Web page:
The discovery also has implications for treating Cystic Fibrosis because many patients with that disease also have defective bile duct function and liver disease.

 

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31
Mar 2015
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Liver failure: the promise of stem cells

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As March makes its exit — like a lion in some regions, like a lamb in others — it’s good to remember that it marked “Liver Health Month,”an initiative to raise awareness of liver diseases.…

As March makes its exit — like a lion in some regions, like a lamb in others — it’s good to remember that it marked “Liver Health Month,”an initiative to raise awareness of liver diseases. Each year the  Canadian Liver Foundation, a national not-for-profit organization established in 1969 to support liver research and education, devotes this month to spreading information about liver health to Canadians.

Liver is the largest solid organ and the biggest reservoir of blood in the body, critical for maintaining overall health. It metabolizes nutrients, removes waste products, filters toxic substances and drugs, maintains the levels of blood sugar, fat and hormones and participates in immune responses.

Hepatocytes are the predominant cell type in the liver and they perform most of its functions. However, their short lifespan requires the liver to constantly regenerate itself in order to remain healthy.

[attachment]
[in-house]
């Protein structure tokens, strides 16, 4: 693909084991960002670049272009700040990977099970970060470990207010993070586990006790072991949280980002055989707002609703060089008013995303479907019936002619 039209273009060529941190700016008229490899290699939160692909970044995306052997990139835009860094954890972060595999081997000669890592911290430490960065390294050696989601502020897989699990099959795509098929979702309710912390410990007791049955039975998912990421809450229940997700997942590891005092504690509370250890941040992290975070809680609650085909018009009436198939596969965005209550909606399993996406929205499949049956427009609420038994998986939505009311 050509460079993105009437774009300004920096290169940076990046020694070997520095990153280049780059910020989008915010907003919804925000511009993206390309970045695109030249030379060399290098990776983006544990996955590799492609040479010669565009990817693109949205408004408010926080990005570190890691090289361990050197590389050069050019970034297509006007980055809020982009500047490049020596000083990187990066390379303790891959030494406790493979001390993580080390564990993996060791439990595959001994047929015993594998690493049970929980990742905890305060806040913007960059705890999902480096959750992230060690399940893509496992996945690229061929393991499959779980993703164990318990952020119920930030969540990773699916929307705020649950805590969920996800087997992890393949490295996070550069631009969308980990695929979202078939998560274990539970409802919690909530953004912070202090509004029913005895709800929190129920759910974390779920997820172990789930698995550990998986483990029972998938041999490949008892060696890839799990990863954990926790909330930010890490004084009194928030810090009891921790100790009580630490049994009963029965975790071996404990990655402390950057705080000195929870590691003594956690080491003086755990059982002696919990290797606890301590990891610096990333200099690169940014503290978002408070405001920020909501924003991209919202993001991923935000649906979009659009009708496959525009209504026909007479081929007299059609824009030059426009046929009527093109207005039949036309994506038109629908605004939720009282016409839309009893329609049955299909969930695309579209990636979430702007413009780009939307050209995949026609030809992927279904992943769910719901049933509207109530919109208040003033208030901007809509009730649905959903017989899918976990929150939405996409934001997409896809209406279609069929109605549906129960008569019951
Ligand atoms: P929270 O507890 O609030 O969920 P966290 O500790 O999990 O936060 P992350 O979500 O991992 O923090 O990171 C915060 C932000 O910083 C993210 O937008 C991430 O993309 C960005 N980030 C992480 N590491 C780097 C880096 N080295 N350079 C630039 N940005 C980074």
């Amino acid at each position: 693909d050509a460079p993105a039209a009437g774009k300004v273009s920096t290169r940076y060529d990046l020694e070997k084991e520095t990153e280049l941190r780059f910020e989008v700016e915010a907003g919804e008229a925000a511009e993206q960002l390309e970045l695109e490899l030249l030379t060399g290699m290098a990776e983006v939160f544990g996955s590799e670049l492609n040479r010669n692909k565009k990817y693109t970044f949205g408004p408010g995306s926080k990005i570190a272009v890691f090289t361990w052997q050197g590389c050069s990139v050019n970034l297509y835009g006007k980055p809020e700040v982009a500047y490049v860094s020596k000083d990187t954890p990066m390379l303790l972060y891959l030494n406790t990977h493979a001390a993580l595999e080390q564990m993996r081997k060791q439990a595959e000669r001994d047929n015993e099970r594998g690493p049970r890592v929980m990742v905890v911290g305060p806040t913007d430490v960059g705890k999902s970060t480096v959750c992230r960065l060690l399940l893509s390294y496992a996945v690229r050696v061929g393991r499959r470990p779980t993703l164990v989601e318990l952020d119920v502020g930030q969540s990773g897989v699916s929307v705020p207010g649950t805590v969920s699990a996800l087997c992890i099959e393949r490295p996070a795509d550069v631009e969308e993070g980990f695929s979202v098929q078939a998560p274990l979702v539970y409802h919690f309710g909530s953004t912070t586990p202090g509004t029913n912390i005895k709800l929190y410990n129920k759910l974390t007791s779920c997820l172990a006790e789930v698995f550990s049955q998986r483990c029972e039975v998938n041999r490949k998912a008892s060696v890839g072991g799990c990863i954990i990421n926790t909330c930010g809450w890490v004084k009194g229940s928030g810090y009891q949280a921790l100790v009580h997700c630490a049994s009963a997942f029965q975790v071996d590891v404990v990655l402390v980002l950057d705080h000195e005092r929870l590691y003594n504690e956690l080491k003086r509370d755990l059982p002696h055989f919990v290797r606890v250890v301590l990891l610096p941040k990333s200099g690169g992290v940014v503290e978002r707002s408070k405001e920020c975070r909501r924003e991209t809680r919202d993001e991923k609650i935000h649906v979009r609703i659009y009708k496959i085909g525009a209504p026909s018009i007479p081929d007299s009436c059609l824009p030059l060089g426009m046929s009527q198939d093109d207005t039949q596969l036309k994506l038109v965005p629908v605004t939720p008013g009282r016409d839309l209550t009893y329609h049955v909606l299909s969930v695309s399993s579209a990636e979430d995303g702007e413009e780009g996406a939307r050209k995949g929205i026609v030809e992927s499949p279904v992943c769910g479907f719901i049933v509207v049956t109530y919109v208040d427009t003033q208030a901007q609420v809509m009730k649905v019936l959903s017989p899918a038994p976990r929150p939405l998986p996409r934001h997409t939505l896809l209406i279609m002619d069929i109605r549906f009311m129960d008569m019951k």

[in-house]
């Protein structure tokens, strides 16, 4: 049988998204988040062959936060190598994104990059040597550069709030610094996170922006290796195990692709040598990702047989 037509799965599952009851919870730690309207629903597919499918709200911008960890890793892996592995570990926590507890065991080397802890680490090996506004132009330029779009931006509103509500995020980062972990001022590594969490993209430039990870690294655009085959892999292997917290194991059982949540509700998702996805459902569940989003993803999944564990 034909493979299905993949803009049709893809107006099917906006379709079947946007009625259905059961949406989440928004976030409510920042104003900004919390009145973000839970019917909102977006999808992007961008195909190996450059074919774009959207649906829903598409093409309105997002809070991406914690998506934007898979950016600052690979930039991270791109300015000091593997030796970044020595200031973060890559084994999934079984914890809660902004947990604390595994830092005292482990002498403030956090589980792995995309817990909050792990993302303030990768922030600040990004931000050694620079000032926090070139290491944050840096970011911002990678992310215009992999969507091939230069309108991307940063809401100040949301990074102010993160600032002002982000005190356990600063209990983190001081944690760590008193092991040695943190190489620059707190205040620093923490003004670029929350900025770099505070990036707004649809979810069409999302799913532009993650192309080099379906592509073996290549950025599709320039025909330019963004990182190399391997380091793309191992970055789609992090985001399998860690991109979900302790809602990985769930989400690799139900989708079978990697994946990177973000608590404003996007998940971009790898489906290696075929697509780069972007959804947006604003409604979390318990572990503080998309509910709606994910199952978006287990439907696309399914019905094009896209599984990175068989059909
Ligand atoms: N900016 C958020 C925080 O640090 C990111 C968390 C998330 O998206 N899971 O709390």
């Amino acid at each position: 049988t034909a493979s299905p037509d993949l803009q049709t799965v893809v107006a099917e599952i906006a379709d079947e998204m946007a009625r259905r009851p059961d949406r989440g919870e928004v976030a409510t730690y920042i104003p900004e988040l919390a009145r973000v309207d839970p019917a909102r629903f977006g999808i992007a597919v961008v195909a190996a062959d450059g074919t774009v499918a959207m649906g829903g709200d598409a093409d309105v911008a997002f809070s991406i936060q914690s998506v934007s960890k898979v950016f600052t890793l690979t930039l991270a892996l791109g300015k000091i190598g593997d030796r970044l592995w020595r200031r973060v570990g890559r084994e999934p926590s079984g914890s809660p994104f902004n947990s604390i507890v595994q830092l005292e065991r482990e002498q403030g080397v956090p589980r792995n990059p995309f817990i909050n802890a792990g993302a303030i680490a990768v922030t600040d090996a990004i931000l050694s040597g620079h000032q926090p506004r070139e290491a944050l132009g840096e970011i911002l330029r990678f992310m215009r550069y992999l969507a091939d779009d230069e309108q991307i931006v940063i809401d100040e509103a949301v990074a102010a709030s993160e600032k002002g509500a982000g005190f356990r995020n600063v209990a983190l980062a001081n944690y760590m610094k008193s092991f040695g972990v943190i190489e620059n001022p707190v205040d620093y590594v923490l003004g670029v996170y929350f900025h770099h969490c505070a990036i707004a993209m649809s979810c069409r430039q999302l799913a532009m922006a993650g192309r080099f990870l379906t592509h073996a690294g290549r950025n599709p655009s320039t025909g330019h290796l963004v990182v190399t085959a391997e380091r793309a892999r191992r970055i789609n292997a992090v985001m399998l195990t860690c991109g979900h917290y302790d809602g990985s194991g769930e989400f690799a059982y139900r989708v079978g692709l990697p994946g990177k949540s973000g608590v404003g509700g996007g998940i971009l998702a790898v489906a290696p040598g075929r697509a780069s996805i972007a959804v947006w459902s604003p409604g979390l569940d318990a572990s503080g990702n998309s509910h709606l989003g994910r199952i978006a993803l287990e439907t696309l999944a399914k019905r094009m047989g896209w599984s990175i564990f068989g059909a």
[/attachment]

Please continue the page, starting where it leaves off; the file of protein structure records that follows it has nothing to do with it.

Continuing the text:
It is estimated that one in 10 Canadians, or around 3 million people, have some form of liver disease. There are over 100 different kinds of liver diseases and the most common forms are viral hepatitis, fatty liver disease and liver cancer. Causes range from alcohol consumption, viruses, obesity, genetics, autoimmune diseases, drugs, toxins.

Liver disease can be difficult to diagnose because the symptoms can be vague or non-existent until the disease has advanced. Although the liver can continue to function despite a great deal of abuse, once it reaches a state of failure the damage is irreversible.

Currently, the only available treatment is transplantation, but the demand for organs is so high that many people with liver failure die before receiving a donation. While there is no stem cell treatment for liver failure as of yet, stem cells could one day represent a reliable option. Many research teams around the globe are working on developing effective stem cell therapies for liver failure.

In 2013, researchers from Yokohama City University in Japan demonstrated they could produce liver buds, or miniature precursors to human livers, by using stem cells taken from bone marrow, blood vessels and skin cells. When the researchers implanted the buds into the brains of mice, they observed that they connected with the mouse’s blood system. After a couple of months the buds looked and acted like liver and produced liver-specific proteins.

The scientists believe the research is promising, but challenging and it will take to translate this work into a way of growing new livers for patients.

“Testing whether liver buds could help sick patients is years away,” said Professor Takanori Takebe, who led the researchin Nature. “Apart from the need for longer-term experiments in animals, it is not yet possible to make liver buds in quantities sufficient for human transplantation.”

In the meantime, you can find more information about stem cells and liver failure in our Toward Treatments section. Click here to read more.